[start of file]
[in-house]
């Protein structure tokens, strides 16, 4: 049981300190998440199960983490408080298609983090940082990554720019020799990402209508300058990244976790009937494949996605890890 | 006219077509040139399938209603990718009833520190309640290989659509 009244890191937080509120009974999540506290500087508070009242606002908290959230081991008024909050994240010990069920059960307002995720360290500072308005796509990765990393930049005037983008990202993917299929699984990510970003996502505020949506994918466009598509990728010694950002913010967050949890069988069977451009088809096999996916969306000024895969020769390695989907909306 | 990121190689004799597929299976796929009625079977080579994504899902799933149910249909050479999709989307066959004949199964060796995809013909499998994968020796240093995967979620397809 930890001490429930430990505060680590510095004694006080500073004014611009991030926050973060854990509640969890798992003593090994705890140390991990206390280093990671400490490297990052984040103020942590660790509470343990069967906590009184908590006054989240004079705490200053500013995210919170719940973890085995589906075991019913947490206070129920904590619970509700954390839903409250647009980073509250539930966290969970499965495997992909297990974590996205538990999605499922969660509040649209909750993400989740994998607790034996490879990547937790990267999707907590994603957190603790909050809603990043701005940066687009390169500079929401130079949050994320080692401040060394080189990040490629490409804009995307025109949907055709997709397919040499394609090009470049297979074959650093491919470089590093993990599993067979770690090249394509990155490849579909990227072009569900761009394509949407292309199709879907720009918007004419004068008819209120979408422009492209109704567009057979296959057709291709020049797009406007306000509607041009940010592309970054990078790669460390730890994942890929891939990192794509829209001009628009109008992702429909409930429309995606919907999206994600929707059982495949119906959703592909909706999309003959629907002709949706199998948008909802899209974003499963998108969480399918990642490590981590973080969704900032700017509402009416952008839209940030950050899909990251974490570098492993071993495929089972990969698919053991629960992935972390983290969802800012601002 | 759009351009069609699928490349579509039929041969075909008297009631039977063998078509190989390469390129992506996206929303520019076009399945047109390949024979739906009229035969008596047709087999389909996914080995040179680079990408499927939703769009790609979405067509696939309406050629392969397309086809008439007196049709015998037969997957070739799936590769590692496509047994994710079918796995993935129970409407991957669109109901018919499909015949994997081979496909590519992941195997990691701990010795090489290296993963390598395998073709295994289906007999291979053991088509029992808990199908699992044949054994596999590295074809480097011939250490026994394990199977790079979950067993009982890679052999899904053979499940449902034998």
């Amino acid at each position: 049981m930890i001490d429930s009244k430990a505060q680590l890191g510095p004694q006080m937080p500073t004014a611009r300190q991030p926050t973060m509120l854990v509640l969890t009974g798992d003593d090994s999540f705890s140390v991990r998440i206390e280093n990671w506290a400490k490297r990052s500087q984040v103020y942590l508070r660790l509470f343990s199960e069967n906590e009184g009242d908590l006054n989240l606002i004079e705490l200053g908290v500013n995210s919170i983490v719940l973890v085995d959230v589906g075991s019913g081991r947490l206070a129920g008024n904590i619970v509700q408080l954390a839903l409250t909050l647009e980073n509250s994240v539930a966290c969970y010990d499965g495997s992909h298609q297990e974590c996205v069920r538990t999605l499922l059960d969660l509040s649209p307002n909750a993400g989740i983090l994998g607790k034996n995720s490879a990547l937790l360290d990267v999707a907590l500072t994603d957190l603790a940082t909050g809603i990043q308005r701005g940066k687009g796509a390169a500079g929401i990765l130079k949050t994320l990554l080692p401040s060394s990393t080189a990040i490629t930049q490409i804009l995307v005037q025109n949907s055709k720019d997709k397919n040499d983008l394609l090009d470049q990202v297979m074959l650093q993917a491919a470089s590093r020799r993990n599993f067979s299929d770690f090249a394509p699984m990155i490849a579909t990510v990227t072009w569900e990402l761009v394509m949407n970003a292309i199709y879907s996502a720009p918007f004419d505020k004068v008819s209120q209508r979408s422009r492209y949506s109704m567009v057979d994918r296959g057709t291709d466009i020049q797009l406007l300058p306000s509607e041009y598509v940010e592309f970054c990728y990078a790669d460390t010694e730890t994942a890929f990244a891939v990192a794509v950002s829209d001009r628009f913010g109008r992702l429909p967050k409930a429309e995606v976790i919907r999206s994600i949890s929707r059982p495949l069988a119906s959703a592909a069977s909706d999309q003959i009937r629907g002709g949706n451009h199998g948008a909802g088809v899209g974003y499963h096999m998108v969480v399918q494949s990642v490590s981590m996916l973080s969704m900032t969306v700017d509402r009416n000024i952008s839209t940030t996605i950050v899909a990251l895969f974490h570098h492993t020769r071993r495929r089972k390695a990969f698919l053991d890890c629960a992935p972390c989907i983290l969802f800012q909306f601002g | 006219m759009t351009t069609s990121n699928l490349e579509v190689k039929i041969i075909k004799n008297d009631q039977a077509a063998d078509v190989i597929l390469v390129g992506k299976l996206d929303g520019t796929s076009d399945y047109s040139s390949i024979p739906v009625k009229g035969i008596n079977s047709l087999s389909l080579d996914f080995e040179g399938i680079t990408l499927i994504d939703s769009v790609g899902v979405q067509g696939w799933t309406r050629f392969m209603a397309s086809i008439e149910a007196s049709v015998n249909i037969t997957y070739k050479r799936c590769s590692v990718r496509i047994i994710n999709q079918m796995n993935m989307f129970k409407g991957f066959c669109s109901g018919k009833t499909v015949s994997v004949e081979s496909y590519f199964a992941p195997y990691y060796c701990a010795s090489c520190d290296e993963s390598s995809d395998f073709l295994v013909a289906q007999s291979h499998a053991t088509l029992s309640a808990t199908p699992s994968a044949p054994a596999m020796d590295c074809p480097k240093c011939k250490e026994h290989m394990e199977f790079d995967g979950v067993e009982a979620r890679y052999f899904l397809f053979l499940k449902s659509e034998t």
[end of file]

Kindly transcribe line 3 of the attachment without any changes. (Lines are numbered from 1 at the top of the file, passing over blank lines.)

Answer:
């Amino acid at each position: 049981m930890i001490d429930s009244k430990a505060q680590l890191g510095p004694q006080m937080p500073t004014a611009r300190q991030p926050t973060m509120l854990v509640l969890t009974g798992d003593d090994s999540f705890s140390v991990r998440i206390e280093n990671w506290a400490k490297r990052s500087q984040v103020y942590l508070r660790l509470f343990s199960e069967n906590e009184g009242d908590l006054n989240l606002i004079e705490l200053g908290v500013n995210s919170i983490v719940l973890v085995d959230v589906g075991s019913g081991r947490l206070a129920g008024n904590i619970v509700q408080l954390a839903l409250t909050l647009e980073n509250s994240v539930a966290c969970y010990d499965g495997s992909h298609q297990e974590c996205v069920r538990t999605l499922l059960d969660l509040s649209p307002n909750a993400g989740i983090l994998g607790k034996n995720s490879a990547l937790l360290d990267v999707a907590l500072t994603d957190l603790a940082t909050g809603i990043q308005r701005g940066k687009g796509a390169a500079g929401i990765l130079k949050t994320l990554l080692p401040s060394s990393t080189a990040i490629t930049q490409i804009l995307v005037q025109n949907s055709k720019d997709k397919n040499d983008l394609l090009d470049q990202v297979m074959l650093q993917a491919a470089s590093r020799r993990n599993f067979s299929d770690f090249a394509p699984m990155i490849a579909t990510v990227t072009w569900e990402l761009v394509m949407n970003a292309i199709y879907s996502a720009p918007f004419d505020k004068v008819s209120q209508r979408s422009r492209y949506s109704m567009v057979d994918r296959g057709t291709d466009i020049q797009l406007l300058p306000s509607e041009y598509v940010e592309f970054c990728y990078a790669d460390t010694e730890t994942a890929f990244a891939v990192a794509v950002s829209d001009r628009f913010g109008r992702l429909p967050k409930a429309e995606v976790i919907r999206s994600i949890s929707r059982p495949l069988a119906s959703a592909a069977s909706d999309q003959i009937r629907g002709g949706n451009h199998g948008a909802g088809v899209g974003y499963h096999m998108v969480v399918q494949s990642v490590s981590m996916l973080s969704m900032t969306v700017d509402r009416n000024i952008s839209t940030t996605i950050v899909a990251l895969f974490h570098h492993t020769r071993r495929r089972k390695a990969f698919l053991d890890c629960a992935p972390c989907i983290l969802f800012q909306f601002g | 006219m759009t351009t069609s990121n699928l490349e579509v190689k039929i041969i075909k004799n008297d009631q039977a077509a063998d078509v190989i597929l390469v390129g992506k299976l996206d929303g520019t796929s076009d399945y047109s040139s390949i024979p739906v009625k009229g035969i008596n079977s047709l087999s389909l080579d996914f080995e040179g399938i680079t990408l499927i994504d939703s769009v790609g899902v979405q067509g696939w799933t309406r050629f392969m209603a397309s086809i008439e149910a007196s049709v015998n249909i037969t997957y070739k050479r799936c590769s590692v990718r496509i047994i994710n999709q079918m796995n993935m989307f129970k409407g991957f066959c669109s109901g018919k009833t499909v015949s994997v004949e081979s496909y590519f199964a992941p195997y990691y060796c701990a010795s090489c520190d290296e993963s390598s995809d395998f073709l295994v013909a289906q007999s291979h499998a053991t088509l029992s309640a808990t199908p699992s994968a044949p054994a596999m020796d590295c074809p480097k240093c011939k250490e026994h290989m394990e199977f790079d995967g979950v067993e009982a979620r890679y052999f899904l397809f053979l499940k449902s659509e034998t």